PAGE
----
Has Phil hurt the Knicks by being so dedicated to the triangle offense?
I have the highest respect for what Phil Jackson has done for the league. He brought the triangle into the NBA because that system was very team- and pass-oriented. But in my opinion, player spacing has now become more important than ball movement. The triangle is basically a two-guard front and the one philosophy I don’t believe makes sense in the NBA today is the two-guard front. The spacing of the modern game makes it too difficult. But, you know, I’m sort of a Knicks fan right now. I’m rooting for Phil and Melo to make the playoffs and get out of this quagmire of misery they’ve been in.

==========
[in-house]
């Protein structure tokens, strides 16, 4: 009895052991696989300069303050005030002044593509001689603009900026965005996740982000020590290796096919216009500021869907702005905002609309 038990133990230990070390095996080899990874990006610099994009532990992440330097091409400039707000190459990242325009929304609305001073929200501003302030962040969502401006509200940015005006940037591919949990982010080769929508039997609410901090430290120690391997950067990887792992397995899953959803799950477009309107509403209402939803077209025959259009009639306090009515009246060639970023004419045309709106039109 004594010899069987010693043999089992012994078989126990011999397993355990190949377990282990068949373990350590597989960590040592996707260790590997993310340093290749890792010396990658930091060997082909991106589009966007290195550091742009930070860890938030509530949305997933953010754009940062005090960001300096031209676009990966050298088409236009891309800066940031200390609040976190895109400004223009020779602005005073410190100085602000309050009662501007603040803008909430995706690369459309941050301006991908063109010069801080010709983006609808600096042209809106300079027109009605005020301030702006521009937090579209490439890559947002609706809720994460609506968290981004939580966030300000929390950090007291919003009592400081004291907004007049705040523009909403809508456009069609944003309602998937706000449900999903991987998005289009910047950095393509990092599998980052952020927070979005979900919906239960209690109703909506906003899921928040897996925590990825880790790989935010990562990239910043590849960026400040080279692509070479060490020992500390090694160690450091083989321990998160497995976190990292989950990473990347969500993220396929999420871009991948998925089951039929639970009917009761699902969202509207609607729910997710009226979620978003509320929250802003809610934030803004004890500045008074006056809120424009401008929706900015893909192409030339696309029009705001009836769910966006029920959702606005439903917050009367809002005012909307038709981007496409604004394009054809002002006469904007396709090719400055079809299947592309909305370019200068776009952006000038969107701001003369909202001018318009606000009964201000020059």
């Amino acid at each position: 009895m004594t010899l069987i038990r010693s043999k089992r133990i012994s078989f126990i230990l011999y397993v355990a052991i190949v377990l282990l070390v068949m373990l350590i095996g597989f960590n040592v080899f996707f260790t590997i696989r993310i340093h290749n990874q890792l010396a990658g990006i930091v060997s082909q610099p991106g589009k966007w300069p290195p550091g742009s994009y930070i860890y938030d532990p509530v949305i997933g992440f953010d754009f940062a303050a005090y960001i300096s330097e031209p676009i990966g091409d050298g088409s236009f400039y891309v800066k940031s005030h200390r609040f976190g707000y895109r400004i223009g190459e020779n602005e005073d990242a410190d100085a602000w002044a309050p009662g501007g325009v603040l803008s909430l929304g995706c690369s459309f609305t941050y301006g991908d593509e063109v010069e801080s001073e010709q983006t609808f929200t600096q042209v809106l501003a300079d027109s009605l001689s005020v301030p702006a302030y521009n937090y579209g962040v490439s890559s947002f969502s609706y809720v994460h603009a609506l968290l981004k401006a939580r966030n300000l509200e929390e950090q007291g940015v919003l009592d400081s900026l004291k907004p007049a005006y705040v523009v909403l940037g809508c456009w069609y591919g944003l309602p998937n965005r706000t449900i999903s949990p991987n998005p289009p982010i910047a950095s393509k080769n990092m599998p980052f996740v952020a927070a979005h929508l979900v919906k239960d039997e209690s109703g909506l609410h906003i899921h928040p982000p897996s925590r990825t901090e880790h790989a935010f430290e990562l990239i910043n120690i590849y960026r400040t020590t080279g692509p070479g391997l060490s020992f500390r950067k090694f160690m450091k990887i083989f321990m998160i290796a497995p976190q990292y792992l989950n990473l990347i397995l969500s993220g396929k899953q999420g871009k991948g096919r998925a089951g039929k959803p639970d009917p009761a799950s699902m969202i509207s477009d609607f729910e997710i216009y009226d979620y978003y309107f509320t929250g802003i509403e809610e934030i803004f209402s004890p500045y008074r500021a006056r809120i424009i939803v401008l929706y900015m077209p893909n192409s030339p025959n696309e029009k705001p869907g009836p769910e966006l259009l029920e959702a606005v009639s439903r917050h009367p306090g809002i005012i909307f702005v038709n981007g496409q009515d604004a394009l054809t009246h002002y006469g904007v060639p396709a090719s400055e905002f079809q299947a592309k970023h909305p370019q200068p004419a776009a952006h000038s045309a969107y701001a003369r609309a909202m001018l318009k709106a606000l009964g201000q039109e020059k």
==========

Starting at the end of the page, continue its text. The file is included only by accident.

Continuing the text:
If you could snap your fingers and fix one thing about NBA basketball, what would it be?
They gotta start calling traveling. Every night guys are taking four steps. I also think the game now is probably better played four-on-four. The players are bigger and faster, the coaches are smarter; if you want entertainment, give these great players more space. But the first thing that came to mind was superficial: Why can’t we bring back the old red, white, and blue ABA ball?
Were you worried that writing a book like the one you’ve written would hurt your chances of ever coaching in the league again?
No question. But I think there’s too much spin going on with the game, especially from people who don’t really know anything. So I wanted to tell the truth about what goes on.
Who’s the most overrated player in the league?
I’m not going there. I would still like to coach again.